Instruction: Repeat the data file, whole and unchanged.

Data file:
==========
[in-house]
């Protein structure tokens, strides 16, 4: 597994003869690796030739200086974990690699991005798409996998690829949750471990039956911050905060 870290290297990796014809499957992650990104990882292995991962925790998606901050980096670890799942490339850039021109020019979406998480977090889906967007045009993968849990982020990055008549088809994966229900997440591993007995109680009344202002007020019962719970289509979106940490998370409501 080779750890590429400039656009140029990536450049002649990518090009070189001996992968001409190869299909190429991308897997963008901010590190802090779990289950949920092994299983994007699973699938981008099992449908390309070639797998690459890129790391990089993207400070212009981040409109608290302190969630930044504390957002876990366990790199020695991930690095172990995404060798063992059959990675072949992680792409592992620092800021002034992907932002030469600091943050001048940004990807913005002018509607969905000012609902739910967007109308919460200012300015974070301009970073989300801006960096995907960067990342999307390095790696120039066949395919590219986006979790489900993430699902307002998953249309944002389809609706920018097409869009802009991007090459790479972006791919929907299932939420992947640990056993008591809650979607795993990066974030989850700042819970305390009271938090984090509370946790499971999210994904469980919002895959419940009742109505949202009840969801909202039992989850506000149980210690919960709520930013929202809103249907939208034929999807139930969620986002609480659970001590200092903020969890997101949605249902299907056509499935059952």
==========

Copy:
[in-house]
């Protein structure tokens, strides 16, 4: 597994003869690796030739200086974990690699991005798409996998690829949750471990039956911050905060 870290290297990796014809499957992650990104990882292995991962925790998606901050980096670890799942490339850039021109020019979406998480977090889906967007045009993968849990982020990055008549088809994966229900997440591993007995109680009344202002007020019962719970289509979106940490998370409501 080779750890590429400039656009140029990536450049002649990518090009070189001996992968001409190869299909190429991308897997963008901010590190802090779990289950949920092994299983994007699973699938981008099992449908390309070639797998690459890129790391990089993207400070212009981040409109608290302190969630930044504390957002876990366990790199020695991930690095172990995404060798063992059959990675072949992680792409592992620092800021002034992907932002030469600091943050001048940004990807913005002018509607969905000012609902739910967007109308919460200012300015974070301009970073989300801006960096995907960067990342999307390095790696120039066949395919590219986006979790489900993430699902307002998953249309944002389809609706920018097409869009802009991007090459790479972006791919929907299932939420992947640990056993008591809650979607795993990066974030989850700042819970305390009271938090984090509370946790499971999210994904469980919002895959419940009742109505949202009840969801909202039992989850506000149980210690919960709520930013929202809103249907939208034929999807139930969620986002609480659970001590200092903020969890997101949605249902299907056509499935059952």